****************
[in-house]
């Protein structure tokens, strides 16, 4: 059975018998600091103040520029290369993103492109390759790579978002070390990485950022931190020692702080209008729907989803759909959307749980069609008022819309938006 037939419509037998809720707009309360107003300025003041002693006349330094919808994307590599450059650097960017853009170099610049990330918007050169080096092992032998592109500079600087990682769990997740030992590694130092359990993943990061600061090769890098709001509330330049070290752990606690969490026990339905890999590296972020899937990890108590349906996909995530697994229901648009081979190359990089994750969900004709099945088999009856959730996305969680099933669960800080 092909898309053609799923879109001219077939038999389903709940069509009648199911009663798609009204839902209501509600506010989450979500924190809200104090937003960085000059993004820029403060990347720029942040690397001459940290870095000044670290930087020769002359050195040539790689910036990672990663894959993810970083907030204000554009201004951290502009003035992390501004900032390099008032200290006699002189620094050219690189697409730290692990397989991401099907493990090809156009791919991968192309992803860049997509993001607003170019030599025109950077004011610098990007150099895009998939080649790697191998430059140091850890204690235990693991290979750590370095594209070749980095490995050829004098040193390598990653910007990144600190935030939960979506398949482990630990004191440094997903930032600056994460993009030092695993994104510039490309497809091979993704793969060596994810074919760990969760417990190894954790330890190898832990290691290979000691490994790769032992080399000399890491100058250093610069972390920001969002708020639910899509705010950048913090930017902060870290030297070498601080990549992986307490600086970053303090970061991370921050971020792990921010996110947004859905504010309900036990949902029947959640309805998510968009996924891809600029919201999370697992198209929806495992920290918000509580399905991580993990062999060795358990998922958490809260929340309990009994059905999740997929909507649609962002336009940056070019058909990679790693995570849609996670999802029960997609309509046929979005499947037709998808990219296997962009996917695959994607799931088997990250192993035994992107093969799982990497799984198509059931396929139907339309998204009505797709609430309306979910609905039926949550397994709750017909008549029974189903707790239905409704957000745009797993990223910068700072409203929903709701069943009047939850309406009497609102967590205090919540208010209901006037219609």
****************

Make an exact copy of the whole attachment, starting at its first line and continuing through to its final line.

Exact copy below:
[in-house]
């Protein structure tokens, strides 16, 4: 059975018998600091103040520029290369993103492109390759790579978002070390990485950022931190020692702080209008729907989803759909959307749980069609008022819309938006 037939419509037998809720707009309360107003300025003041002693006349330094919808994307590599450059650097960017853009170099610049990330918007050169080096092992032998592109500079600087990682769990997740030992590694130092359990993943990061600061090769890098709001509330330049070290752990606690969490026990339905890999590296972020899937990890108590349906996909995530697994229901648009081979190359990089994750969900004709099945088999009856959730996305969680099933669960800080 092909898309053609799923879109001219077939038999389903709940069509009648199911009663798609009204839902209501509600506010989450979500924190809200104090937003960085000059993004820029403060990347720029942040690397001459940290870095000044670290930087020769002359050195040539790689910036990672990663894959993810970083907030204000554009201004951290502009003035992390501004900032390099008032200290006699002189620094050219690189697409730290692990397989991401099907493990090809156009791919991968192309992803860049997509993001607003170019030599025109950077004011610098990007150099895009998939080649790697191998430059140091850890204690235990693991290979750590370095594209070749980095490995050829004098040193390598990653910007990144600190935030939960979506398949482990630990004191440094997903930032600056994460993009030092695993994104510039490309497809091979993704793969060596994810074919760990969760417990190894954790330890190898832990290691290979000691490994790769032992080399000399890491100058250093610069972390920001969002708020639910899509705010950048913090930017902060870290030297070498601080990549992986307490600086970053303090970061991370921050971020792990921010996110947004859905504010309900036990949902029947959640309805998510968009996924891809600029919201999370697992198209929806495992920290918000509580399905991580993990062999060795358990998922958490809260929340309990009994059905999740997929909507649609962002336009940056070019058909990679790693995570849609996670999802029960997609309509046929979005499947037709998808990219296997962009996917695959994607799931088997990250192993035994992107093969799982990497799984198509059931396929139907339309998204009505797709609430309306979910609905039926949550397994709750017909008549029974189903707790239905409704957000745009797993990223910068700072409203929903709701069943009047939850309406009497609102967590205090919540208010209901006037219609």